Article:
Wednesday, May 2, 2018

Free Comic Book Day 2018

The First Saturday in May means .  .  .
FREE COMIC BOOK DAY!

Usually I have a few recommendations, but I am unsure which titles have clear story lines this year. If you or your kid have trouble with cluttered visuals/picture storytelling - I've made a few guesses.

Fifty titles this year, but remember not every store will have them all and popular titles may go quickly.
For the younger set there will be Adventure Time, Disney Princess Ariel, Invader Zim, Sparks!, Dr. Who, and Bongo Free for All
  (Simpsons stories) as well as many other titles. Judging by past books, Dr. Who, Ariel, Star Wars and Howard Lovecraft's Big Book of Summer Fun will probably offer clear storytelling. Also,
 comic book stores (hooray for comic book stores!) often
put out a wide variety of comics to give away from previous
years and other sources, so you should be able to find
something fun and appropriate.

If you haven't been around comics in a while, be aware they
can get very dark if intended for teen/mature readers. Archie, Betty, and Veronica act very differently in a Riverdale comic - recommended for teens and up.
There are only four of the fifty rated mature - you may want to give those a miss because of nudity and language.

For more information and to find a participating store near you,

Wednesday, March 21, 2018

The End of (High School) English

Ever since Third Grade when my son's teacher and the school staff revealed
1) my son didn't understand what he was reading 
2) they had no plans to help him improve
he's fought through the battlefield of English class with whatever poor weapons we could give him.
Currently he has an extraordinary, gifted tutor and a helpful, experienced teacher.
Together they face the last battle: Senior English

Beowulf
Canterbury Tales
Macbeth 

For a reader who still prefers Dr. Seuss, this reading list strikes me as mildly insane. But if he is to graduate with a regular diploma, (which I also have doubts about) to Chaucer and Shakespeare he must go.

Since his great tutor started, I only help once in a blue moon. He continues to be more interested in the sound of words than the meaning of sentences. As for narrative and subtext -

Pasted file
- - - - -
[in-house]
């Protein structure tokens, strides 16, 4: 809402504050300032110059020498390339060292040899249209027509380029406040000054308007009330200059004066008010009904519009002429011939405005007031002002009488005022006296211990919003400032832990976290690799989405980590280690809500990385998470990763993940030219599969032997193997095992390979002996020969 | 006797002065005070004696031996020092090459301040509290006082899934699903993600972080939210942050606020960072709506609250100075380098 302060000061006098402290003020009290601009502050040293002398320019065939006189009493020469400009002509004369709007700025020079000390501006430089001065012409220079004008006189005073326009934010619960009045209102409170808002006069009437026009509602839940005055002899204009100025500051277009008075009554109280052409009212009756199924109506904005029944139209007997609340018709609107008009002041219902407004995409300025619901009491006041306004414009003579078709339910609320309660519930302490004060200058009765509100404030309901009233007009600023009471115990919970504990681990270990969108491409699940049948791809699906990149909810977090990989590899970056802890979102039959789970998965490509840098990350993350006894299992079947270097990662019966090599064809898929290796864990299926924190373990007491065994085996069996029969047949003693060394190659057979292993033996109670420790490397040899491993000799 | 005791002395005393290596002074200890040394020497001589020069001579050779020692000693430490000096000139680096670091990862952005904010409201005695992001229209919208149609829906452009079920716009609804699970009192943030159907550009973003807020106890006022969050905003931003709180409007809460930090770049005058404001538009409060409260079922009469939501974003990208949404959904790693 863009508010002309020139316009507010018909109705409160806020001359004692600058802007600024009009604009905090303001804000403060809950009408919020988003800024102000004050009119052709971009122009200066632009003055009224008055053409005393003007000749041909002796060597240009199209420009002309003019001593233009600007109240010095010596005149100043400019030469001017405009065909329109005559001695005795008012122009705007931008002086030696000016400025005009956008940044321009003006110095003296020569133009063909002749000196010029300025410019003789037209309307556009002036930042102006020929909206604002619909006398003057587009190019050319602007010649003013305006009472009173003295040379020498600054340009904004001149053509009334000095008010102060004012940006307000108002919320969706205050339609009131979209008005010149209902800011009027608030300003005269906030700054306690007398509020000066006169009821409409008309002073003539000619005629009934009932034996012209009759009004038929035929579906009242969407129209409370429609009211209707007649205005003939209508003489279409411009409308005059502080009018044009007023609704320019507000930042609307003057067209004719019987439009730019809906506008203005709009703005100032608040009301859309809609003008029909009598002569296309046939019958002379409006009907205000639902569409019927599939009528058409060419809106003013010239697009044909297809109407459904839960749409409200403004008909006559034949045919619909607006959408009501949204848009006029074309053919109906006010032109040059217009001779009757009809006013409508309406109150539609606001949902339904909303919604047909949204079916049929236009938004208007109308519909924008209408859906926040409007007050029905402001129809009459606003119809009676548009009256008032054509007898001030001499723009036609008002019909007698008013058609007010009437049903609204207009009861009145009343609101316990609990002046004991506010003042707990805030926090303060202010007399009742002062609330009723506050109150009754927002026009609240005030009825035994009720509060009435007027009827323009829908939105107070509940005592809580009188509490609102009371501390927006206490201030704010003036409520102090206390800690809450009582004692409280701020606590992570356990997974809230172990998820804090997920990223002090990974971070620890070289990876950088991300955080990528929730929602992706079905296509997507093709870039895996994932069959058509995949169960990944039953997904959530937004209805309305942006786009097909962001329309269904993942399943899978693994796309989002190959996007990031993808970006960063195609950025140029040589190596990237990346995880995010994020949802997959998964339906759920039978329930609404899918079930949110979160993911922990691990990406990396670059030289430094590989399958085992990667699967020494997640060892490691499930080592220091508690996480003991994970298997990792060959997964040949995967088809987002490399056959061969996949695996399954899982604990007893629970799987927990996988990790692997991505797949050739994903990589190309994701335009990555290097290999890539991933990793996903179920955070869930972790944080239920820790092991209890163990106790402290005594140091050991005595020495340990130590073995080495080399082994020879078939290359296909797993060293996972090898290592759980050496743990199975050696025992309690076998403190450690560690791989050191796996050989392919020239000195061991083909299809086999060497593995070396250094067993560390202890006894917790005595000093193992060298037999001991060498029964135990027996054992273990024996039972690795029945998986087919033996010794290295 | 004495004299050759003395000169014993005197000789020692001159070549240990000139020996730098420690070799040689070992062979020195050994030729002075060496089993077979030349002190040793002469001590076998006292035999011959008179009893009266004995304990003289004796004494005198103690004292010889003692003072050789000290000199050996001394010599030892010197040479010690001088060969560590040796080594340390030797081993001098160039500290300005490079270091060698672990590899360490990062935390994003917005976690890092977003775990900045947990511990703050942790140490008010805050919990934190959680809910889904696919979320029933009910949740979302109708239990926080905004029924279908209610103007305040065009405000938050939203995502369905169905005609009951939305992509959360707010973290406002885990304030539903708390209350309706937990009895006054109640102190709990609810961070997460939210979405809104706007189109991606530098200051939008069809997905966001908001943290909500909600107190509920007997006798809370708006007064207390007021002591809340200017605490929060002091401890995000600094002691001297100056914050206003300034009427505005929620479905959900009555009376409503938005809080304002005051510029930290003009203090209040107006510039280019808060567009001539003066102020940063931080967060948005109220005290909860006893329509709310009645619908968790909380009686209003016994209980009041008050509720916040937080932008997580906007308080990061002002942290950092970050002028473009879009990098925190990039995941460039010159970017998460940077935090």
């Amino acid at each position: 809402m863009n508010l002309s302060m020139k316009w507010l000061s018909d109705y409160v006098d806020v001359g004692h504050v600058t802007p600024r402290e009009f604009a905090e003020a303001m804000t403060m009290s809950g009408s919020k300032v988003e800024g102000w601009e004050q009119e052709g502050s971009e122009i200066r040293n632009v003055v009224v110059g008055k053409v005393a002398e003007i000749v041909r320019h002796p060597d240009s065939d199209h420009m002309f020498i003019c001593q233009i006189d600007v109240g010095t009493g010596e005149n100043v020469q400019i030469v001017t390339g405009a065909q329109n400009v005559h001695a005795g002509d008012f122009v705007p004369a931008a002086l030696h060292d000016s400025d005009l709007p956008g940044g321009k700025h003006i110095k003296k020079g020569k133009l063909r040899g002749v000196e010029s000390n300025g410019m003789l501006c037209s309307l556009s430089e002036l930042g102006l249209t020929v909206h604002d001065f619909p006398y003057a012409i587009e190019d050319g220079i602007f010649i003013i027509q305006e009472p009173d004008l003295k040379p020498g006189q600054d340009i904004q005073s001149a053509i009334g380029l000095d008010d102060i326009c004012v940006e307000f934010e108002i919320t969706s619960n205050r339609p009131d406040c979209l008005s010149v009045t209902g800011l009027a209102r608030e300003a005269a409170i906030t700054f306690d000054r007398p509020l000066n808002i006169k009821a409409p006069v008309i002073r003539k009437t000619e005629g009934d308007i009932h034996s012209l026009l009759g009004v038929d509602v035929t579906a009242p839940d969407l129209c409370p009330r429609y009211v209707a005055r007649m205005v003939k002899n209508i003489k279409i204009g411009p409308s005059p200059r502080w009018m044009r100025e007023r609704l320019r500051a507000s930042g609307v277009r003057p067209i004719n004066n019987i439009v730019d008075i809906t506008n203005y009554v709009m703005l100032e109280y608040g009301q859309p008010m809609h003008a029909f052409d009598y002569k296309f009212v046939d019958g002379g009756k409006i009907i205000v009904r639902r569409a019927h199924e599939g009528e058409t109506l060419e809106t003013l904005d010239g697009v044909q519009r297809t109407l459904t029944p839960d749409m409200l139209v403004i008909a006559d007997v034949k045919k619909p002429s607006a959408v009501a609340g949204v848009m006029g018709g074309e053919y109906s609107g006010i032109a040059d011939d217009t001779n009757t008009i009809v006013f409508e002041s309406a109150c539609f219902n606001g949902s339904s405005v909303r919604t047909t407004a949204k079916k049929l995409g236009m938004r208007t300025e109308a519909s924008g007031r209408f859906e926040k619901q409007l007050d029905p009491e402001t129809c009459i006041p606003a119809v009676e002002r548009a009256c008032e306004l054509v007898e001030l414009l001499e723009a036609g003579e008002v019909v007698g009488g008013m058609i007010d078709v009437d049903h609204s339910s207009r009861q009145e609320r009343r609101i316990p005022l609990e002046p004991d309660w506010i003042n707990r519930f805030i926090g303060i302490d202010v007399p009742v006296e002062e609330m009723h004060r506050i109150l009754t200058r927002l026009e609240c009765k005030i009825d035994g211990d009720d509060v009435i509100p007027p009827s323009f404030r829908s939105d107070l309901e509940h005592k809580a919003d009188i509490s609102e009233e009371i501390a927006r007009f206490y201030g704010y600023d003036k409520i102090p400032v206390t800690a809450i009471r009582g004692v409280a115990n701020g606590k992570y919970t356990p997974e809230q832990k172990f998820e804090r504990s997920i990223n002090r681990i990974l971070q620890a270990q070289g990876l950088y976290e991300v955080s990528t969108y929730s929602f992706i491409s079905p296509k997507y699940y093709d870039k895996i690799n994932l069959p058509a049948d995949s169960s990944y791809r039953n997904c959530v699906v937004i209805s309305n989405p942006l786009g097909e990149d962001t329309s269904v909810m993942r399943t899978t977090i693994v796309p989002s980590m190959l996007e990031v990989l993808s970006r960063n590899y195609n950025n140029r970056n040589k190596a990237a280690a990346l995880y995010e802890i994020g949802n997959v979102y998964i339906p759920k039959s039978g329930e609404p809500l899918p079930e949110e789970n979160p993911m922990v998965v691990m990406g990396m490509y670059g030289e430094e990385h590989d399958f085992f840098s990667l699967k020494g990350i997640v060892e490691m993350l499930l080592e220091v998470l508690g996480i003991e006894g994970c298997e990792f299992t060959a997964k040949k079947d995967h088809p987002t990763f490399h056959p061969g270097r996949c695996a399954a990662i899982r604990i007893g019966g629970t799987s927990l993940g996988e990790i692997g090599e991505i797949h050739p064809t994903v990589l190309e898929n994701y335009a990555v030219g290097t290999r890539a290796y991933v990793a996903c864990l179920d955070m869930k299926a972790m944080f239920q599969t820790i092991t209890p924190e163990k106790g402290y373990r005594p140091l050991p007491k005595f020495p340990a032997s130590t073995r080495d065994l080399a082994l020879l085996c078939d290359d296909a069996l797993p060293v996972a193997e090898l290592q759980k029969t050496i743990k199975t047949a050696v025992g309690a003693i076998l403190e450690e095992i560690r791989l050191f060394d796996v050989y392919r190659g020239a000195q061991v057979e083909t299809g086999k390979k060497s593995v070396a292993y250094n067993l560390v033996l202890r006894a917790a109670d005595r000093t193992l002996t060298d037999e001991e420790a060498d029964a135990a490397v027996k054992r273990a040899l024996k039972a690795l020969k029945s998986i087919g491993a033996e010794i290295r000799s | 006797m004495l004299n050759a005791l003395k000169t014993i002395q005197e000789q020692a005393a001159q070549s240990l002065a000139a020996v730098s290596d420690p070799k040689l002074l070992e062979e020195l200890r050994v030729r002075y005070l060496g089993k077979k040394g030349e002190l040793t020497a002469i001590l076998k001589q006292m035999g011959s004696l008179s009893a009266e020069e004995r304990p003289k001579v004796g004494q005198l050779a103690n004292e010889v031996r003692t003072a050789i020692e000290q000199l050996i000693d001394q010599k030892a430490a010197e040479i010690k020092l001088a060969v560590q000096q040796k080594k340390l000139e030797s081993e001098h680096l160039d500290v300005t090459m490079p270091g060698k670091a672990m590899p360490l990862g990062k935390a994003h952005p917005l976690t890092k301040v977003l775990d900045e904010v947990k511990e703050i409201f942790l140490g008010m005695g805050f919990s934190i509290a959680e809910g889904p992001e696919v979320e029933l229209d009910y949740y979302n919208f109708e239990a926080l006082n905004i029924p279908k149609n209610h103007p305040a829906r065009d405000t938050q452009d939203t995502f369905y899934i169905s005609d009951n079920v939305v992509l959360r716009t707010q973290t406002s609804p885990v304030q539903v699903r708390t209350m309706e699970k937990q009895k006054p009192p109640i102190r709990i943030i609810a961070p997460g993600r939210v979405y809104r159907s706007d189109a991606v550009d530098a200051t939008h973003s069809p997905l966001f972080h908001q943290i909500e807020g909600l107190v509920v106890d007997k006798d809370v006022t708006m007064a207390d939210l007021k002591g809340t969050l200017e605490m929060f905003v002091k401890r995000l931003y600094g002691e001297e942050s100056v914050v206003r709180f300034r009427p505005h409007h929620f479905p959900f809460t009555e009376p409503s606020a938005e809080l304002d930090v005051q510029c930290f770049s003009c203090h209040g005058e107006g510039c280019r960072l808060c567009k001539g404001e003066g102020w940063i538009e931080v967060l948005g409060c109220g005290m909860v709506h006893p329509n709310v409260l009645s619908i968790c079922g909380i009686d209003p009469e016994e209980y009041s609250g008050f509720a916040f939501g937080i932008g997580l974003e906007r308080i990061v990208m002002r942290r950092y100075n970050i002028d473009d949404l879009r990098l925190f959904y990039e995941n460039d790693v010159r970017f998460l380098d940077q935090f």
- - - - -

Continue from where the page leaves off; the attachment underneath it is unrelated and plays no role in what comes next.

let's just say his tutor needs to be the genius she is.
About The Canterbury Tales he remembers "When in April the sweet showers fall" and the titles The Pardoner and The Wife of Bath  
but when I ask what happened in the stories, he says 
"I forgot." (They studied it around Thanksgiving)

About Beowulf he says, "Did he ever have a battle with Grendel?"
(started this in September I think).

He's currently reading Macbeth, and remembers a fair amount, only slightly muddled:
"Macbeth is supposed to kill King Duncan in order to become Thane of Cawdor and King hereafter.  Macbeth's sidekick Banquo doesn't like it. He says Macbeth cheated to win those titles. Macbeth decides to kill Banquo and his son Fleance. Banquo dies but Fleance. Wait, he tells the murderers to kill Banquo and his son. The witches Macbeth will not die except at the hands of somebody who was not born of woman. They also say that the forest will move to Dunsinane hill. The forest does move. And Macduff says that he was not born of woman, but that he was untimely ripped from his mother's womb or something so Macbeth tries to deny the prophecy but he can't. And therefore he dies."

To get the regular ed diploma, you take the regular ed classes. 
I have more questions than answers about what all that means
and whether it makes sense for every student. 

What about you? What is your experience as student, parent, guardian, teacher, etc.?

Spectrum Mom



Wednesday, March 14, 2018

Editing Emotions

Little Critter by Mercer Mayer
Parenting Works posted an edited Little Critter page that went viral.
The original page read "I wanted to cry, but I didn't. I was brave instead."
The edit read "I wanted to cry, so I did! I was brave and sad."
While many commenters embraced the thoughtfulness of the message, others questioned why you would pick a book 
you have to edit before you can read it.
As a mother, I'm all about giving my kids the best emotional grounding I can. As a reader and a writer I am less sympathetic to those changing the words. Write your own books.
It takes forever to get the words just right.

This particular edit is sweet, but I think would confuse kids, 
especially some with autism who are only just learning what "brave" means. 

By all means, let your kids know it is okay to cry. And perhaps choose another book, because this one tells a different story about how sometimes we feel like we have to not cry.

The educator who writes Parenting Works explained that this
was one of her childhood favorites, and that she lacks the time
to bring just the right library books home. Instead she edits her own book collection. While I admire her dedication, her calm intelligence, and her emotional understanding, I don't really get why that is better than talking about the ideas in the book (after all, Little Critter is crying in the picture. Why not ask, "Why do you think Little Critter says he didn't cry?") or reading a book that fits her ideal of emotional intelligence.

Yet there's an idea in this post for all of us trying to connect our kids with books. Judicious edits may help avoid problems or improve messages. With the Froggy books I edited out the rudeness as much as possible. If a book is almost perfect for your child, what's wrong with a little tweak? But I still prefer judicious selection of books to editing the text. Not only are you reading what a gifted author wrote (and with so many wonderful books in the world, why bother with anything less?), you also avoid having your hyperlexic detail oriented child with autism obsess over why you changed the words. 


Here's a link to the Little Critter page edited by Parenting Works and featured in Elevating Child Care.

Spectrum Mom